Ginger beer, rum and sea turtles in Bundaberg

In an attempt to avoid too many beach towns, we decided to make a stop in Bundaberg on our way down Australia’s East coast. Known for its root beer and rum, Bundaberg is a farmer’s paradise, and it’s also a popular destination for those with working holiday visas trying to complete their first 88 days.

We arrived into Bundaberg first thing on a Monday morning when the sun was already high in the sky. After spending 16 hours travelling on an uncomfortable overnight bus, we were happy to stretch our legs and walk again. That is until we realised just how hot the town was.

Once we’d somehow crawled our way to the hostel in a breeze free 28C, we took one look at the shuttered doors and felt like we wanted to pass out on the pavement. It was afternoon by the time we were checked into our rooms, but we didn’t stay long before we were heading back out towards the Bundaberg Rum Distillery. Somehow walking 45 minutes on a super hot day had seemed like a good idea. It wasn’t. By the time we got there I was a mess, but the air conditioned building was a delightful treat.

Our tour guide appeared shortly after we arrived and we got straight onto the tour. Unfortunately we weren’t allowed anything with batteries in the facility, so the photos we captured were limited. The tour was fun though and it was interesting to see how the rum is made here. Afterwards we were given a couple of free drinks and I was pretty pleased to be drinking good alcohol again. I’ve missed my whiskeys.

While in the bar area at the end of the tour we started chatting a lady and her grandson, who offered to drive us back into town as she was heading that way. I jumped at the chance to sit in an air-conditioned car rather than melt for 45 minutes walking back. As a bonus treat, we were driven to a local lookout point on the top of an ancient and tiny inactive volcano. We got to see Bundaberg from seemingly the only hill in town and were given all sorts of information on the area too.

We were still a little tipsy when we go back to the hostel after 3 rum drinks each, but we just took it easy, cooked dinner and watched School of Rock with Ellen, one of the girls staying in our dorm room.

Our second day in Bundaberg was meant to be more productive than the first. In fact the only reason we booked two nights was to try and be productive, but new towns have a way of taking over your time. We set off early to make a quick visit to the Bundaberg Barrel, which is where they make Bundaberg Ginger Beer.

The little interactive exhibition on site was fun, though probably not worth the $10 admission fee. We really enjoyed the tasting afterwards though and got to try 17 flavours of soft drinks. As we were tasting, the head brewer just happened to be hanging around and we were able to ask him a few extra questions about the drinks and the process. We left with a 6 pack of our favourite flavours and ran for the bus back to the hostel.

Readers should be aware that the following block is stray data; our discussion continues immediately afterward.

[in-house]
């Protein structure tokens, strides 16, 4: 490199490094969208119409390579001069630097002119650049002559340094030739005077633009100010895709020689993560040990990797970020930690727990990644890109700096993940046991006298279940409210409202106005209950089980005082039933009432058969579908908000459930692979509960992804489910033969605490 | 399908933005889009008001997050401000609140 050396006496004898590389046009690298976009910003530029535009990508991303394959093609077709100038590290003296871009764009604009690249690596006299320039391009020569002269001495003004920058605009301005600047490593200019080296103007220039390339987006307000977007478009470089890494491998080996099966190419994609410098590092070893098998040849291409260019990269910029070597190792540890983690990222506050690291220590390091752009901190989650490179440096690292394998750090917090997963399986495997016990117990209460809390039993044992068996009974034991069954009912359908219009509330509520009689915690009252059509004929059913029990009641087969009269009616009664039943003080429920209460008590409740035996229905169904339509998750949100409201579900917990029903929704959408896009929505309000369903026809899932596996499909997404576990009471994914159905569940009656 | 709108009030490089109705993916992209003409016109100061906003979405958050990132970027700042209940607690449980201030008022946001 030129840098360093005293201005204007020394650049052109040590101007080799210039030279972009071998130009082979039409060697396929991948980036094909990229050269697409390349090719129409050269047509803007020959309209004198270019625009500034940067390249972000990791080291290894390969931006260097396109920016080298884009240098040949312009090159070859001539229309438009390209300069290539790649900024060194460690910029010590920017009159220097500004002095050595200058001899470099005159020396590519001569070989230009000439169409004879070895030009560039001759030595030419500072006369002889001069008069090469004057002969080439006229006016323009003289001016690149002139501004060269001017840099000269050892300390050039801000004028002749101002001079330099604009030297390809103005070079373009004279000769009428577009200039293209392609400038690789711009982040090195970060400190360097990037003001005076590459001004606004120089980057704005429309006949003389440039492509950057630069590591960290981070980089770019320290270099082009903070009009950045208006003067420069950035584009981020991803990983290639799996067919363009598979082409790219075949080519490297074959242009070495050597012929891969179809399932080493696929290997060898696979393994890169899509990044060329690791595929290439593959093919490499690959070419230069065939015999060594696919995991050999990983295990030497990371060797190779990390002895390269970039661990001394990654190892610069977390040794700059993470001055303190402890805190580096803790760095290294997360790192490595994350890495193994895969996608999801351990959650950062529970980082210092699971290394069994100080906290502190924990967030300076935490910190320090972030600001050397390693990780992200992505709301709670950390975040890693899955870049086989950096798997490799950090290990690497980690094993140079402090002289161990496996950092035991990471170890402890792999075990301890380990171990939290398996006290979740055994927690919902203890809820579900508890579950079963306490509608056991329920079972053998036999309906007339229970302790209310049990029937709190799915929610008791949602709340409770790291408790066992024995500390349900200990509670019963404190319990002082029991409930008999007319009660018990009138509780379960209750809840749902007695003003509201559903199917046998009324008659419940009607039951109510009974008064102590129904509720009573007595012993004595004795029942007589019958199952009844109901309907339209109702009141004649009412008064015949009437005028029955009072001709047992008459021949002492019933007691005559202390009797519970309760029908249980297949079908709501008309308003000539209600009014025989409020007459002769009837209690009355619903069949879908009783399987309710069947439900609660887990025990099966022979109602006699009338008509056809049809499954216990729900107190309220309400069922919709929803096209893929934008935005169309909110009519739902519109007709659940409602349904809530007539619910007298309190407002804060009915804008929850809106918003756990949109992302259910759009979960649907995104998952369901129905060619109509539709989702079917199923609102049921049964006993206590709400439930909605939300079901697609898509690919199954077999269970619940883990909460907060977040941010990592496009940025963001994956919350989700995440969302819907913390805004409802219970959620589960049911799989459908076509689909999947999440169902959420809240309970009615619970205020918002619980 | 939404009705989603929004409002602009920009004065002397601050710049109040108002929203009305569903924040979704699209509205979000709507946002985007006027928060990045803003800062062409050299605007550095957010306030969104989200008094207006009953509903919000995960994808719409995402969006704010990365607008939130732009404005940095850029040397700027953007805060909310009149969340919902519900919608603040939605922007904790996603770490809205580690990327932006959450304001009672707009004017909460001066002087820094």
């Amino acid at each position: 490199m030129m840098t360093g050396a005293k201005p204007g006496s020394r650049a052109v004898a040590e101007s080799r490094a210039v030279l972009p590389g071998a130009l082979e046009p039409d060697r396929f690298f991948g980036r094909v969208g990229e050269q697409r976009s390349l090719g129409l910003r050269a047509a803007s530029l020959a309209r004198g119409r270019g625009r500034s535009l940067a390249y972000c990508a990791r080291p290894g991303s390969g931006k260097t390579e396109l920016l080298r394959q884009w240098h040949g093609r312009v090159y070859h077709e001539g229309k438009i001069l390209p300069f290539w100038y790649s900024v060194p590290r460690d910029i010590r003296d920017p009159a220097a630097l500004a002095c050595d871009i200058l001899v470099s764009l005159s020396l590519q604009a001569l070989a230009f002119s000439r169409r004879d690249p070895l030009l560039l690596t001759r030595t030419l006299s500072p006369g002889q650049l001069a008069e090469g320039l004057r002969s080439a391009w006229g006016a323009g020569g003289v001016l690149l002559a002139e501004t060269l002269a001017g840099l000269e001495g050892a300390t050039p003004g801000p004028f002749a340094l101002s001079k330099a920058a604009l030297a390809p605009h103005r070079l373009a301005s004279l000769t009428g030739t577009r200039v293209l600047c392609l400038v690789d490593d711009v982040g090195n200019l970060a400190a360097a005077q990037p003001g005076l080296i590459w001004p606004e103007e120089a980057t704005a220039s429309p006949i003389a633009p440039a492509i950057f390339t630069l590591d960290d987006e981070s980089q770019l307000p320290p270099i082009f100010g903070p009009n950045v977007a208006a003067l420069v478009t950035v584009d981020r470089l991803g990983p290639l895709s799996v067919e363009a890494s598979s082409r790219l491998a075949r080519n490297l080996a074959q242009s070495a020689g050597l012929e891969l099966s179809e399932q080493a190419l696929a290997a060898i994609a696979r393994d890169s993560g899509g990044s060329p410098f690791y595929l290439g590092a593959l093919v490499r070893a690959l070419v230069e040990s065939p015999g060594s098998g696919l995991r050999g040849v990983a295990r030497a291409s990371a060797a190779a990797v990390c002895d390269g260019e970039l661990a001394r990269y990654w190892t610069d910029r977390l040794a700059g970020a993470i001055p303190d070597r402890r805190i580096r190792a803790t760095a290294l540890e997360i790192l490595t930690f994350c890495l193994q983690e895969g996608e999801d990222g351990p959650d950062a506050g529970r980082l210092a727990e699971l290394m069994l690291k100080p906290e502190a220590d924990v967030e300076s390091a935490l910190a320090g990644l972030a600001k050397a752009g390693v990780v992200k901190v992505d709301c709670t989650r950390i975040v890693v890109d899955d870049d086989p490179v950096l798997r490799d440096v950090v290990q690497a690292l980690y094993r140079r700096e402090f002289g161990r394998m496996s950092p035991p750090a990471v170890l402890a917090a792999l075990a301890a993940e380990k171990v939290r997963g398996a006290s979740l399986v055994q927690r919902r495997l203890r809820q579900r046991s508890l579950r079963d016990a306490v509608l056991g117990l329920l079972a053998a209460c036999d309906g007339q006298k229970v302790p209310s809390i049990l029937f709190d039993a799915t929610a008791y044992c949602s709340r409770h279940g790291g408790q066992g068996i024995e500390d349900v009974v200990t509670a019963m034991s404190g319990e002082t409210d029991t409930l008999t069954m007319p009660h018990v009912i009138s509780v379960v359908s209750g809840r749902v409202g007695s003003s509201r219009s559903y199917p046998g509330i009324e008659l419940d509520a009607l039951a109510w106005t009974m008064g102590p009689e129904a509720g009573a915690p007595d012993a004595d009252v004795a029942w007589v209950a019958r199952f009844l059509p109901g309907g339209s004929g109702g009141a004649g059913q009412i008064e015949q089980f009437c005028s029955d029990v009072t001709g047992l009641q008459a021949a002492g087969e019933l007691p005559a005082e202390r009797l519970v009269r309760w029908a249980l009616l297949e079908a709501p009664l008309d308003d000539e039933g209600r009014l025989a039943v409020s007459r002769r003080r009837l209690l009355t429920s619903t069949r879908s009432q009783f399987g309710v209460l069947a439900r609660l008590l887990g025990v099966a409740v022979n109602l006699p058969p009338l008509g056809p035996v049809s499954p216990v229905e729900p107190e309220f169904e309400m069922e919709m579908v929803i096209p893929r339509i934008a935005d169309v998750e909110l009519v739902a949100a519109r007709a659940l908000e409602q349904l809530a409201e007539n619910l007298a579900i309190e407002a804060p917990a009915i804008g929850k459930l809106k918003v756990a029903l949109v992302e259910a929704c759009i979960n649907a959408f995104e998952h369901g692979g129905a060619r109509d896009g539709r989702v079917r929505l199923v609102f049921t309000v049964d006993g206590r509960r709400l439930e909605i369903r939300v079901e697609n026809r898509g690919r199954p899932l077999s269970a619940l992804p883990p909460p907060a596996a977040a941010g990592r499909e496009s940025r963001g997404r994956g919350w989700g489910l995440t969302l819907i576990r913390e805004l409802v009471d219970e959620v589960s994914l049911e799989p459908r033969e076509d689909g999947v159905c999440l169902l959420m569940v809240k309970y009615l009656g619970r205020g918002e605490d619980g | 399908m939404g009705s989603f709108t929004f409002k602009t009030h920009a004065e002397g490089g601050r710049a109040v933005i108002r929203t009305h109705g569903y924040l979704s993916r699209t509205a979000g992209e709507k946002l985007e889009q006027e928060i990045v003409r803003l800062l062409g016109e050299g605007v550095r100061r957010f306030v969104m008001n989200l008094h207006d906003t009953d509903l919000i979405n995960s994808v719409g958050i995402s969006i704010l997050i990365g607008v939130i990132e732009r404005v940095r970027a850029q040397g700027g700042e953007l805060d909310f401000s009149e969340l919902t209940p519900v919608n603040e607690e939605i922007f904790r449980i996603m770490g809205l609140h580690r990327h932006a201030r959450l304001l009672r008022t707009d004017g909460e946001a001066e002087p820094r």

Back in the hostel we tried an failed to be prooductive, which is no big surprise. We just about managed to book one Airbnb but spent most of the time chatting and playing cards with some other guests. Although it frustrates me a little when I don’t get the things I wanted done, I forgive myself a loot sooner I if it means we’ve had fun with people on the trip. I’d much rather make new memories than stare at a screen writing down existing ones.

On the evening of our second day in Bundaberg we’d booked a sea turtle experience, following the advice from our Airbnb host on Magnetic Island. We were picked up at 6pm and taken in a minibus to the Mon Repos Turtle Centre, where we waited excitedly to see turtles hatching once the sun was down. Having booked on the express bus we were in group one, so it was pretty soon after we arrived that we were led to the beach in the dark.

Following a short introduction, plus a warning about having no artificial light to confuse the turtles, our guide lifted the lid on the nest and 110 tiny baby loggerhead turtles started climbing out. It was amazing to see them head towards the single head torch, where they were picked up and safely put into a cage ready for a controlled trip to the sea.

Once all the turtles were out we lined up down the beach and six people with torches, including Mark, formed a separate line down the middle with their legs set far apart. At the top of the beach they released the turtles and they all made their way towards the light, through the six pairs of legs and into the sea where one of the turtle centre volunteers stood with the final torch.

The whole thing was brilliant and it’s crazy knowing none of those little turtles will even reappear until they’re at least 17, then won’t mate until they’re 30. If I had a bucket list, I’m pretty sure it would be full of animal experiences like this one.

Being on this trip has made me realise how much I love being around animals and just watching the them do their thing. Before I left I had a pretty good idea this was the case, but I’m finding some of my favourite experiences have revolved around animals. I’ve even stopped buying meat products, feeling like I can’t enjoy them as living things if I’m willing to have them killed for the sake of a mediocre dinner.

I feel so privileged to have experienced everything I have on this trip and I can’t wait to see what comes next. Who knows, maybe I’ll even see a dragon when we ead over to Middle Earth next month.

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